Troubled Royal Mail delivers a £1bn loss as months of industrial action take their toll
Royal Mail tumbled to an annual loss of more than £1billion following a miserable year in which it was hammered by strikes.
The delivery firm reported a loss of £1.04billion for the 12 months to March 26 have made a profit of £250million the previous year. Revenues slumped 13 per cent to £7.4billion.
It caused parent company International Distributions Services (IDS) to post a £71million loss, down from a £758million profit a year earlier.
Sister business GLS saw a tepid performance, with profits falling 9.5 per cent year-on-year to £296million.
The company reiterated calls for the Government to reform the Universal Service Obligation (USO) laws that require it to deliver letters six days a week.
Can’t deliver: Royal Mail reported a loss of £1.04bn for the 12 months to March 26 have made a profit of £250m the previous year. Revenues slumped 13% to £7.4bn
IDS chairman Keith Williams said ‘urgent’ changes to the USO were essential to help rebuild Royal Mail and boost the business after reports it could save as much as £250million per year if deliveries were cut to five days.
The grim figures came after thousands of posties walked out on strike for 18 days last year amid a dispute over pay and planned changes that the firm insisted were needed for it to compete with rivals.
The industrial action by the Communication Workers Union (CWU), which represents around 115,000 workers, caused Royal Mail to warn it was losing more than £1million per day and that it could call in administrators if the situation did not improve.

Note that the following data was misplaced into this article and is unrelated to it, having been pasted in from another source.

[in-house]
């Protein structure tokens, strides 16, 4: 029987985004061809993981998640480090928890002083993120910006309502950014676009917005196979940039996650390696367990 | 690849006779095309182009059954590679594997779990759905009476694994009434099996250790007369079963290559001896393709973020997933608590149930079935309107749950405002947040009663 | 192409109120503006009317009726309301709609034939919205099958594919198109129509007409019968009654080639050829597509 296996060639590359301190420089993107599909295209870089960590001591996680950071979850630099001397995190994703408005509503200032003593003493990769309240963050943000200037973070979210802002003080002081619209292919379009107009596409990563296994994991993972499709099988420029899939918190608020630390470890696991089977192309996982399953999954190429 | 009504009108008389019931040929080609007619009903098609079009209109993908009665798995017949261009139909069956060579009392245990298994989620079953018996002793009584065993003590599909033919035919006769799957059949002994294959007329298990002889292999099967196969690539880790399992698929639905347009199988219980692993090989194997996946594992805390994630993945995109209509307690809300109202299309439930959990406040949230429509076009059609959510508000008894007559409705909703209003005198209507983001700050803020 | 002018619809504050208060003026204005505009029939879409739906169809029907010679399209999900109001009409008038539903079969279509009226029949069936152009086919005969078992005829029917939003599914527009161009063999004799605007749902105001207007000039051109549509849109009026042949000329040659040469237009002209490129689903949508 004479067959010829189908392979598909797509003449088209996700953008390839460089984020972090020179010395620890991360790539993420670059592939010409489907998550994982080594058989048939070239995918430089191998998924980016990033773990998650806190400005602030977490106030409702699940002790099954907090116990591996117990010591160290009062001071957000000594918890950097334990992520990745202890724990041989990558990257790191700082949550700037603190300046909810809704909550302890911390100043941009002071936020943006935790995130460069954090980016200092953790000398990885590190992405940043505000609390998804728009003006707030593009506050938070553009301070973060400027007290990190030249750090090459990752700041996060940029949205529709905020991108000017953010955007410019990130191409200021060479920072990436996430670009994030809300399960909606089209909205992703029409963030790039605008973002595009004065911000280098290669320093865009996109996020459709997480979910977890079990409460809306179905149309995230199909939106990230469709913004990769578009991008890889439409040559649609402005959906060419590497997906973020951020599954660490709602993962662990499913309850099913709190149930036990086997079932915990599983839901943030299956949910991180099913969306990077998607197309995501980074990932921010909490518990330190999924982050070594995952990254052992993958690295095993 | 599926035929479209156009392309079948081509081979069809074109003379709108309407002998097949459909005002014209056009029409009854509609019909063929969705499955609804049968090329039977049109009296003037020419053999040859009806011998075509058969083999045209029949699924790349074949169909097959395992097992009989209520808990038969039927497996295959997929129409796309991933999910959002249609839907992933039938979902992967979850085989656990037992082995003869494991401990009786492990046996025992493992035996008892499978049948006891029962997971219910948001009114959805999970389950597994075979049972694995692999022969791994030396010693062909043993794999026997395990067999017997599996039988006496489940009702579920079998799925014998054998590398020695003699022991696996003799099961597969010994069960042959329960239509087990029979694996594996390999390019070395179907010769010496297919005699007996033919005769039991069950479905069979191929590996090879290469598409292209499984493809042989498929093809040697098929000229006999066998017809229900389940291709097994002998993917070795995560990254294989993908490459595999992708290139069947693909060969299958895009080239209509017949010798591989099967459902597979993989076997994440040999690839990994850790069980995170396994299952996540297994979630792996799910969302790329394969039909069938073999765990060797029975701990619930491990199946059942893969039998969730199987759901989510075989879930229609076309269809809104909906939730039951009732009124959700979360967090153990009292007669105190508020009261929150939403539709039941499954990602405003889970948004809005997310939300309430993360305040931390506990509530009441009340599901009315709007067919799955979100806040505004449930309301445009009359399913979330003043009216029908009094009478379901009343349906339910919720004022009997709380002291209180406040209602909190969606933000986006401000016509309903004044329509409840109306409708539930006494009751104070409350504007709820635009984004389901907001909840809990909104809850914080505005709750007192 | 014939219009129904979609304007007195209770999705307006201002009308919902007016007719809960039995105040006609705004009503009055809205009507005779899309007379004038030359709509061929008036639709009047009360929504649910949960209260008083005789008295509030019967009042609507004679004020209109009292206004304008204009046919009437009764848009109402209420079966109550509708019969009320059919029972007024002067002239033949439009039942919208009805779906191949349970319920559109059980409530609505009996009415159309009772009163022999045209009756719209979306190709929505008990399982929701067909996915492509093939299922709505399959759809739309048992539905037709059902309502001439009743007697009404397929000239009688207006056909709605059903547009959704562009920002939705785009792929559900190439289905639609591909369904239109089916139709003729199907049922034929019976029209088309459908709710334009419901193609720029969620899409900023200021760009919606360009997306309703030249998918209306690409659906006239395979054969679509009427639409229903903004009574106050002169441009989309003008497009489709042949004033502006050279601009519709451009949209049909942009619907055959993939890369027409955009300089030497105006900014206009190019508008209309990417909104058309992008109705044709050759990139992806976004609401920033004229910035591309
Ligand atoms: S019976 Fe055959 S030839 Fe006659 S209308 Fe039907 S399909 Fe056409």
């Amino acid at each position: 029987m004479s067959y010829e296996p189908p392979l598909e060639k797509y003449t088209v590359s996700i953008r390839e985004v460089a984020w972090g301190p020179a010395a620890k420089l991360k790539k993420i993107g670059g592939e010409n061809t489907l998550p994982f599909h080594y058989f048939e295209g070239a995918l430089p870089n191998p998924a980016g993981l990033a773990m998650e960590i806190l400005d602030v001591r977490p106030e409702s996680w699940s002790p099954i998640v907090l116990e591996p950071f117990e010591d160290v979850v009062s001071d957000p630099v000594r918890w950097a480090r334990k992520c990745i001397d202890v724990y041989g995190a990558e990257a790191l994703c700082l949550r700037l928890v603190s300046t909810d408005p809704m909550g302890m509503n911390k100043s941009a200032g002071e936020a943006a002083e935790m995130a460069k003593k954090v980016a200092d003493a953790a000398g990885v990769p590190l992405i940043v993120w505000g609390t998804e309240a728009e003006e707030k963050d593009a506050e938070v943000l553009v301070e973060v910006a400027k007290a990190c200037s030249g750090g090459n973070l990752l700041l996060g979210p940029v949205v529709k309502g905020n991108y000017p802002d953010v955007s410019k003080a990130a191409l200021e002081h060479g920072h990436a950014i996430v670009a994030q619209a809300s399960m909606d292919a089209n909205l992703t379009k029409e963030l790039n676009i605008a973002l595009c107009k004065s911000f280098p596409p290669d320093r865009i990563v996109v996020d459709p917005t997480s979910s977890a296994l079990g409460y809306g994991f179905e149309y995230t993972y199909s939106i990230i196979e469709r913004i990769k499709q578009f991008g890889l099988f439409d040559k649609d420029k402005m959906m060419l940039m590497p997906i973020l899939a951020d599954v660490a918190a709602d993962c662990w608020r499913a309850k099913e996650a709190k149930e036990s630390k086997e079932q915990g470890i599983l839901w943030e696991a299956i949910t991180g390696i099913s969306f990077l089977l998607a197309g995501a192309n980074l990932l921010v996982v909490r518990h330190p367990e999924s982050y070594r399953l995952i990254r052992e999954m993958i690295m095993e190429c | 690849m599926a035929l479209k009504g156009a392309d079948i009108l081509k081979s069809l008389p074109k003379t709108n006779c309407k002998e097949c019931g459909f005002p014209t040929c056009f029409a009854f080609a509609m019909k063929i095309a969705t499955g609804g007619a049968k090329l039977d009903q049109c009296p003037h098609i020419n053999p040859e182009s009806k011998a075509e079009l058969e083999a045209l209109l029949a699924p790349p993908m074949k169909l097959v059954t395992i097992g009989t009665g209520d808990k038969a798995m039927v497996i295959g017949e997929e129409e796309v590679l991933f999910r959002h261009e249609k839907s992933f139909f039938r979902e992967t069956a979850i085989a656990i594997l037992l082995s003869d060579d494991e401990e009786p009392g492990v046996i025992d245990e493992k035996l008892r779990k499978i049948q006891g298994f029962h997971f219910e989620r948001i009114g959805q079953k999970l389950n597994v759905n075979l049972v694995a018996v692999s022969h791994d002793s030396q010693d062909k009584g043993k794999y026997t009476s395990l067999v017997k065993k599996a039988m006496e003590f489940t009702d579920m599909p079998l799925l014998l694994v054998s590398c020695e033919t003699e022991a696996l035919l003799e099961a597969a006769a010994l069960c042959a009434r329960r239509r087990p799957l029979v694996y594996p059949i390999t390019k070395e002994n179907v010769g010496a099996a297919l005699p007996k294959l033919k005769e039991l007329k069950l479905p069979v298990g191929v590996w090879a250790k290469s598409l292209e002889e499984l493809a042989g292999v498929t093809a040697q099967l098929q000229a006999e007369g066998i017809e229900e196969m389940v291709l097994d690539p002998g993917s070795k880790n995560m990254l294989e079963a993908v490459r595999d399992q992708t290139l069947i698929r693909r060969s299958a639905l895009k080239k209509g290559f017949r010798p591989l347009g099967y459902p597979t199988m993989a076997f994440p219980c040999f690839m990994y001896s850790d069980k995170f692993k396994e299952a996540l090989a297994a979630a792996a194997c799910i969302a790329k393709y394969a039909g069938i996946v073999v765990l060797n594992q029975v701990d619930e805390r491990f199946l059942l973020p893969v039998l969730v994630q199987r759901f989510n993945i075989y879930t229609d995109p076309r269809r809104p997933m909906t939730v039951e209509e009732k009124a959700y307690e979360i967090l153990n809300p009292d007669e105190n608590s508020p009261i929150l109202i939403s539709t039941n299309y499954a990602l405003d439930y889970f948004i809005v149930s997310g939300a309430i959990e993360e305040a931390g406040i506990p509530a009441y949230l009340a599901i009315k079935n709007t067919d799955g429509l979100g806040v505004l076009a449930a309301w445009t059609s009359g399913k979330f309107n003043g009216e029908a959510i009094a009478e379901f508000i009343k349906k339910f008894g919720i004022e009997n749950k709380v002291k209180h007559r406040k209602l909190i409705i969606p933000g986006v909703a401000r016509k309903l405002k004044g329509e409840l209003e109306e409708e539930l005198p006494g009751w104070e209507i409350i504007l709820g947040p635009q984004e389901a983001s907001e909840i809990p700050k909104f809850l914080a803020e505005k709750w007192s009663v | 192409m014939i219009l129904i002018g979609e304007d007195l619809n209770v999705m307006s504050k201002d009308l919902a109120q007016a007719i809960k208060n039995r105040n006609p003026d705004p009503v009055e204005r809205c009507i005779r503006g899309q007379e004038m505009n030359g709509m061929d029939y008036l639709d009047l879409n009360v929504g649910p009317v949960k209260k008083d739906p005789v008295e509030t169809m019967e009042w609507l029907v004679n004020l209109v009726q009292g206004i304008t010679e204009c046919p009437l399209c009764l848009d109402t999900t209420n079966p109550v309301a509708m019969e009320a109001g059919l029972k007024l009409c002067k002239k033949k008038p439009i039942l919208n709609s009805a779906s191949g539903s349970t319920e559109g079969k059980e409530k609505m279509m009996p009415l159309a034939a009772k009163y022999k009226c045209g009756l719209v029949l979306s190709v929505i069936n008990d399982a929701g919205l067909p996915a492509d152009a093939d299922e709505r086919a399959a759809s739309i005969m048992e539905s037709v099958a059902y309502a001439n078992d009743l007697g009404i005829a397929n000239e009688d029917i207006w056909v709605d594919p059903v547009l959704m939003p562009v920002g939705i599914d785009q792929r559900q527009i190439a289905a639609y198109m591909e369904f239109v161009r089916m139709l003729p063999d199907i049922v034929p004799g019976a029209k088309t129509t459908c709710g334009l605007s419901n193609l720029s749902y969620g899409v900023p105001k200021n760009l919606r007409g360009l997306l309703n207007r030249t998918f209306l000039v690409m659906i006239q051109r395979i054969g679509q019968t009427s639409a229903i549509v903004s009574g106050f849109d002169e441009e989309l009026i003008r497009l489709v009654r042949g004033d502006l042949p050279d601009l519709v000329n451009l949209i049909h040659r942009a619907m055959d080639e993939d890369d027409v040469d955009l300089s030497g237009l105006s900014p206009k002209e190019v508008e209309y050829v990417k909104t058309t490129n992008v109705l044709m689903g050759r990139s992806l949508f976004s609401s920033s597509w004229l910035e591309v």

A deal was finally struck last month and included a 10 per cent pay rise for staff and a profit-sharing scheme for two years. CWU members are now set to vote on whether to approve it.
But the chaos claimed beleaguered chief executive Simon Thompson, who last week announced he would leave at the end of October after only two years in the role.
IDS blamed the loss at Royal Mail squarely on industrial action, adding it had suffered a £539million hit by writing down the value of the UK business as a result of the strikes.
The firm said the problems overshadowed attempts to ‘right-size’ Royal Mail, which included slashing 10,000 jobs.
IDS said the deal with the CWU would cost it £600million over the next two years, although this would be ‘broadly covered’ by cuts elsewhere.
It aims to return to profit by 2025 as agreed changes to the business begin to feed through. ‘I said before that we had reached a crossroads.
Now that we have a negotiators agreement with CWU that will shortly go out to ballot, and thanks to the good progress made on our five-point plan to stabilise Royal Mail, our destination is coming into sight,’ Williams said.
‘There is now a clear path towards a more competitive and profitable Royal Mail, delivering improved services.’
But investors seemed less convinced as IDS shares slumped 6 per cent, or 13.3p, to 208.9p.
Analysts at broker Liberum said there were ‘doubts’ about the business being able to offset the cost of its deal with the CWU.
But they added that there was an ‘excessive optimism’ about the value of the UK business and that IDS had ‘yet to set out a convincing strategy’ to return Royal Mail to profitability.
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